I held my father’s hand as he was dying. My brother was on one side, I on the other, his sentinels. We lay beside him on the uncomfortable chairs they give you (at least they recline).
I held my father’s hand as he was dying. I held his hand in my hand. I spent all night studying his hand. Feeling his heartbeat, feeling his warmth. His hands were always warm. They were big, strong hands. Gentle hands. The hand that I held as a child that made me feel so safe. I held his hand until the last hour of his life, when I fell asleep (unintentionally) beside him for the first time that night. My brother left at 6 a.m., my father died at 7 a.m. We let go, he let go.
I held my father’s hand as he was dying. It seems strange to be grateful for something like this. I am though. I wanted to be there beside him. I cried tears, as I am at this moment, that feel like no other tears I have ever cried. They feel sharp. They hurt. My brother and I went through our father’s transition from this physical world into the ether with him. I said thank you Dad. I said I love you Dad. I said I’m here with you. I said be brave. But mostly I was just silent, quiet, with him. That whole night I knew that I didn’t want to be anywhere else in the world but right where I was. By his side.
I held my father’s hand as he was dying. I felt his heartbeat slow so slowly. I heard his breathing slow so slowly. The nurse came in every hour, moistening his mouth, talking to him in a normal conversation, repositioning him, giving him the medication that would ease his transition. Bless her. Her name is Rachel. Rachel was with us that night.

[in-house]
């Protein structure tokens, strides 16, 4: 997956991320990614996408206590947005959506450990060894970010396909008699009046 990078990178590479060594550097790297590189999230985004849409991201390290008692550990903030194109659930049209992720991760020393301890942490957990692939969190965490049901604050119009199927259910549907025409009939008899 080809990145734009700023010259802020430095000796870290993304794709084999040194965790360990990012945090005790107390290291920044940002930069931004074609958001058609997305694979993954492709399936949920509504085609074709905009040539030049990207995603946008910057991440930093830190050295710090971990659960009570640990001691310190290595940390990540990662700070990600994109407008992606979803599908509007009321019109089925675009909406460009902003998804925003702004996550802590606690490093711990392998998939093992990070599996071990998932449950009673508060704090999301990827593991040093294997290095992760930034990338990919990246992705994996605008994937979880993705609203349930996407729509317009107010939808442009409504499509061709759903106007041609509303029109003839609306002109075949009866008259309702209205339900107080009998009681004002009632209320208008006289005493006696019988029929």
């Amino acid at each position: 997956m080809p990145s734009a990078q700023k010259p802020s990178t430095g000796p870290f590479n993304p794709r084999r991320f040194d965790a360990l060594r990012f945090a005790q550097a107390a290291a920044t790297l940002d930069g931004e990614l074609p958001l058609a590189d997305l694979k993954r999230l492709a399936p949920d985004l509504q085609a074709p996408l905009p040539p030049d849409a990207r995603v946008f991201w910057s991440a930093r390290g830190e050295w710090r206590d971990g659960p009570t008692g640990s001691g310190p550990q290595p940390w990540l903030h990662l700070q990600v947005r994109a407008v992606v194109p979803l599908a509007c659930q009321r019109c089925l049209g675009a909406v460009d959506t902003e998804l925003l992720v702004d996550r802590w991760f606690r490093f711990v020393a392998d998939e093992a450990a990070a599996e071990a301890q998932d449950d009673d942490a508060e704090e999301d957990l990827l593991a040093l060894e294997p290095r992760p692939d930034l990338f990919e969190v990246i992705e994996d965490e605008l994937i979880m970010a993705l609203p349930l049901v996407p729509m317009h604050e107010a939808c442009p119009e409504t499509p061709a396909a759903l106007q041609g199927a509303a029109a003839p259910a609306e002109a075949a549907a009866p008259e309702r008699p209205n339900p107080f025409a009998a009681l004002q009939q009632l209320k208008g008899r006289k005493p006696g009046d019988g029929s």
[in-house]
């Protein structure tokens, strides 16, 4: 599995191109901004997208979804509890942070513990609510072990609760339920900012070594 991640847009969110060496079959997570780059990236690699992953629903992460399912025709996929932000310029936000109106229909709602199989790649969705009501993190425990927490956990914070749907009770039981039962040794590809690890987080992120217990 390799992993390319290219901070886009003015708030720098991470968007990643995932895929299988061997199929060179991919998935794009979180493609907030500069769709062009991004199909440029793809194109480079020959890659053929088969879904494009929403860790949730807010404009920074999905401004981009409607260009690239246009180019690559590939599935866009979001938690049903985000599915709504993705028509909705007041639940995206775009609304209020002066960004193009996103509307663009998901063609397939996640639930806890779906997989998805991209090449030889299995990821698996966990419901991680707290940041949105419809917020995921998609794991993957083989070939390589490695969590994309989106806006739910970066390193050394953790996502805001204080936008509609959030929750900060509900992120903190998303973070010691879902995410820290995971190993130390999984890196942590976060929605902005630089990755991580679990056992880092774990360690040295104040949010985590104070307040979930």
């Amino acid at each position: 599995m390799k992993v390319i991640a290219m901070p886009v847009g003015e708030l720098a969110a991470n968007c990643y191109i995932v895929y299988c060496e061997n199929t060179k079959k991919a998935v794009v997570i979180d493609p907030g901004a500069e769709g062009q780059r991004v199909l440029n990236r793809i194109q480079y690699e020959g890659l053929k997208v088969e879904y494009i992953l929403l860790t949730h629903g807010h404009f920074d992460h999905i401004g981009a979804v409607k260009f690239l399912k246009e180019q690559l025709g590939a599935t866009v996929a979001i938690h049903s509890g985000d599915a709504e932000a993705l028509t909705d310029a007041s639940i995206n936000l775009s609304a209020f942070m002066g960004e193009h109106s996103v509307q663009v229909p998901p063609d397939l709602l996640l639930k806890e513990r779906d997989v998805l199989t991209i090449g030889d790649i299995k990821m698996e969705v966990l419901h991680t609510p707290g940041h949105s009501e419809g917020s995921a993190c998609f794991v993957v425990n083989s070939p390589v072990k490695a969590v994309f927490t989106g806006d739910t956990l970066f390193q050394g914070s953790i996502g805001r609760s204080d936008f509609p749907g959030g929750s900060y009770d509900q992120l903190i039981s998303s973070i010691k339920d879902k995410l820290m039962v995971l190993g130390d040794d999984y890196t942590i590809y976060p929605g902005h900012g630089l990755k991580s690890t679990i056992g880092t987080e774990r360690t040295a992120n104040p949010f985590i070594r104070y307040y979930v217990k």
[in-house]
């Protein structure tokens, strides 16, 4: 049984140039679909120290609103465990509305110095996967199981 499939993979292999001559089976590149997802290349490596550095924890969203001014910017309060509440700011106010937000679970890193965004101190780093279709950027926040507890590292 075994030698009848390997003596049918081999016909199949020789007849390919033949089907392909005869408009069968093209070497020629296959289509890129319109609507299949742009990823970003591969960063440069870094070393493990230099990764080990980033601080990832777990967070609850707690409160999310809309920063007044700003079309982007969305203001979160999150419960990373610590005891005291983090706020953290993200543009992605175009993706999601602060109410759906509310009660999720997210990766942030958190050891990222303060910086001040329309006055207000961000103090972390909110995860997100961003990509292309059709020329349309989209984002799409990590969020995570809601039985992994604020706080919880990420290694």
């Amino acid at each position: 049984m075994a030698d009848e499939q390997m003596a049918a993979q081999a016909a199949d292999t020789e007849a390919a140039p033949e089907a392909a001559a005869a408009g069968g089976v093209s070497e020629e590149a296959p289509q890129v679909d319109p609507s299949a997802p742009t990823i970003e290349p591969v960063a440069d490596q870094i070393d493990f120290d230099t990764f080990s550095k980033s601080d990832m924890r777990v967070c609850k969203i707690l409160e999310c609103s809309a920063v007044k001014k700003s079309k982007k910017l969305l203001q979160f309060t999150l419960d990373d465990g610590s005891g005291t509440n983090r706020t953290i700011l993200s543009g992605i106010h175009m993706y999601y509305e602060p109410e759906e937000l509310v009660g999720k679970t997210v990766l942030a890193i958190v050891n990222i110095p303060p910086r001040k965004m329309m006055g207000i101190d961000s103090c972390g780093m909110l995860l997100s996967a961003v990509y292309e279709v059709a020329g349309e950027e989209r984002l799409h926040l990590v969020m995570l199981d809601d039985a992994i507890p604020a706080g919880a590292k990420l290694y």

I held my father’s hand as he was dying. At one point I wondered how long it would be before he left, and then felt instantly selfish, feeling like I was robbing his experience of his own death because it was so painful for me. Then I fell back into it with him, and just was. We were together. My father, my brother, and me.
I held my father’s hand as he was dying, the hand so troubled by psoriasis for so many years, mysteriously clear and soft now. I know it was the prednisone, but the mystical me wants to believe that he was clearing the way for himself.
I held my father’s hand as he was dying. I wish he could tell me that he knew we were there, that he felt as safe and as comfortable as he has made us feel our entire lives.
I held my father’s hand as he was dying. I woke up with a bit of a start, I looked at him, I put my hand on his chest, I kissed his forehead, and went to get Rachel.
I held my father’s hand as he was dying. A piece of me died with him.